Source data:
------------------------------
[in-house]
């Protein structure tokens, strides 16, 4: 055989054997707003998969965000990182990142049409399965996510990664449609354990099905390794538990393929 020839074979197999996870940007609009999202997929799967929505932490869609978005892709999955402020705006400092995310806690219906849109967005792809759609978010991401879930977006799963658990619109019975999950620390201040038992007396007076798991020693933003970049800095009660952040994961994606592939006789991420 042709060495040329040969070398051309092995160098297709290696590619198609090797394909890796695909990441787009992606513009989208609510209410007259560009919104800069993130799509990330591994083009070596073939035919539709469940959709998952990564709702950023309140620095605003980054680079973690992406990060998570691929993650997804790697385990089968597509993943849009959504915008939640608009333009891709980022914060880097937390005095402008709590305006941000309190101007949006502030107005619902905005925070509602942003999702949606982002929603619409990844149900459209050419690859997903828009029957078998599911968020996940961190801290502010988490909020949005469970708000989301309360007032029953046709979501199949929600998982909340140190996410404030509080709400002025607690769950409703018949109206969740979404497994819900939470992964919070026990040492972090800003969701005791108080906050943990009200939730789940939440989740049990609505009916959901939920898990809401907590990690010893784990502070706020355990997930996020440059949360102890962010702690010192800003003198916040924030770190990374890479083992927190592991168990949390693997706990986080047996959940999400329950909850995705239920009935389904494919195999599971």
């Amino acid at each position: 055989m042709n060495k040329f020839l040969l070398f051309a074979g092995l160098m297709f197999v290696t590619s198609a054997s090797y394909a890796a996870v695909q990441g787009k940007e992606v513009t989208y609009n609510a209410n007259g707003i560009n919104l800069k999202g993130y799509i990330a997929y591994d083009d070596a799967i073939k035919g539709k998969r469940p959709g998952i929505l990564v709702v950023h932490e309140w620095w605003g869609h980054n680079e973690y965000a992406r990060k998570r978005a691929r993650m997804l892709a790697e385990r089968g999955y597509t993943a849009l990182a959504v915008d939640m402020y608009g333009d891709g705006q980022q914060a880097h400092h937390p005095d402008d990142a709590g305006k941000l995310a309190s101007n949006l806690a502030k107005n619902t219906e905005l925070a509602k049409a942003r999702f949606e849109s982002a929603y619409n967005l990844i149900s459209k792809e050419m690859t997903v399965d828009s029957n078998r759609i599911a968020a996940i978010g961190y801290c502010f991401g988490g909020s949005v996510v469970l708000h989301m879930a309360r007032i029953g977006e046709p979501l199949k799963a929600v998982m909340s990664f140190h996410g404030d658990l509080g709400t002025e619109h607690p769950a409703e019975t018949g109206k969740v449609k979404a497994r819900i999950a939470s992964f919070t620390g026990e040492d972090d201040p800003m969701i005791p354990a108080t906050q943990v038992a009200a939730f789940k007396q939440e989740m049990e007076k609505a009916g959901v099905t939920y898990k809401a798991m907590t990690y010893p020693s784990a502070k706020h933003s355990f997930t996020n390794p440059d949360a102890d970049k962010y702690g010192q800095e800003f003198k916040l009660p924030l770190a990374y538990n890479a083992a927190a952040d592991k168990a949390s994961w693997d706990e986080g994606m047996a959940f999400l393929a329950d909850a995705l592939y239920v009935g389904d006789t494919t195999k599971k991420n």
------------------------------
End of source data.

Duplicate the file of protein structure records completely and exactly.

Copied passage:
[in-house]
């Protein structure tokens, strides 16, 4: 055989054997707003998969965000990182990142049409399965996510990664449609354990099905390794538990393929 020839074979197999996870940007609009999202997929799967929505932490869609978005892709999955402020705006400092995310806690219906849109967005792809759609978010991401879930977006799963658990619109019975999950620390201040038992007396007076798991020693933003970049800095009660952040994961994606592939006789991420 042709060495040329040969070398051309092995160098297709290696590619198609090797394909890796695909990441787009992606513009989208609510209410007259560009919104800069993130799509990330591994083009070596073939035919539709469940959709998952990564709702950023309140620095605003980054680079973690992406990060998570691929993650997804790697385990089968597509993943849009959504915008939640608009333009891709980022914060880097937390005095402008709590305006941000309190101007949006502030107005619902905005925070509602942003999702949606982002929603619409990844149900459209050419690859997903828009029957078998599911968020996940961190801290502010988490909020949005469970708000989301309360007032029953046709979501199949929600998982909340140190996410404030509080709400002025607690769950409703018949109206969740979404497994819900939470992964919070026990040492972090800003969701005791108080906050943990009200939730789940939440989740049990609505009916959901939920898990809401907590990690010893784990502070706020355990997930996020440059949360102890962010702690010192800003003198916040924030770190990374890479083992927190592991168990949390693997706990986080047996959940999400329950909850995705239920009935389904494919195999599971």
């Amino acid at each position: 055989m042709n060495k040329f020839l040969l070398f051309a074979g092995l160098m297709f197999v290696t590619s198609a054997s090797y394909a890796a996870v695909q990441g787009k940007e992606v513009t989208y609009n609510a209410n007259g707003i560009n919104l800069k999202g993130y799509i990330a997929y591994d083009d070596a799967i073939k035919g539709k998969r469940p959709g998952i929505l990564v709702v950023h932490e309140w620095w605003g869609h980054n680079e973690y965000a992406r990060k998570r978005a691929r993650m997804l892709a790697e385990r089968g999955y597509t993943a849009l990182a959504v915008d939640m402020y608009g333009d891709g705006q980022q914060a880097h400092h937390p005095d402008d990142a709590g305006k941000l995310a309190s101007n949006l806690a502030k107005n619902t219906e905005l925070a509602k049409a942003r999702f949606e849109s982002a929603y619409n967005l990844i149900s459209k792809e050419m690859t997903v399965d828009s029957n078998r759609i599911a968020a996940i978010g961190y801290c502010f991401g988490g909020s949005v996510v469970l708000h989301m879930a309360r007032i029953g977006e046709p979501l199949k799963a929600v998982m909340s990664f140190h996410g404030d658990l509080g709400t002025e619109h607690p769950a409703e019975t018949g109206k969740v449609k979404a497994r819900i999950a939470s992964f919070t620390g026990e040492d972090d201040p800003m969701i005791p354990a108080t906050q943990v038992a009200a939730f789940k007396q939440e989740m049990e007076k609505a009916g959901v099905t939920y898990k809401a798991m907590t990690y010893p020693s784990a502070k706020h933003s355990f997930t996020n390794p440059d949360a102890d970049k962010y702690g010192q800095e800003f003198k916040l009660p924030l770190a990374y538990n890479a083992a927190a952040d592991k168990a949390s994961w693997d706990e986080g994606m047996a959940f999400l393929a329950d909850a995705l592939y239920v009935g389904d006789t494919t195999k599971k991420n």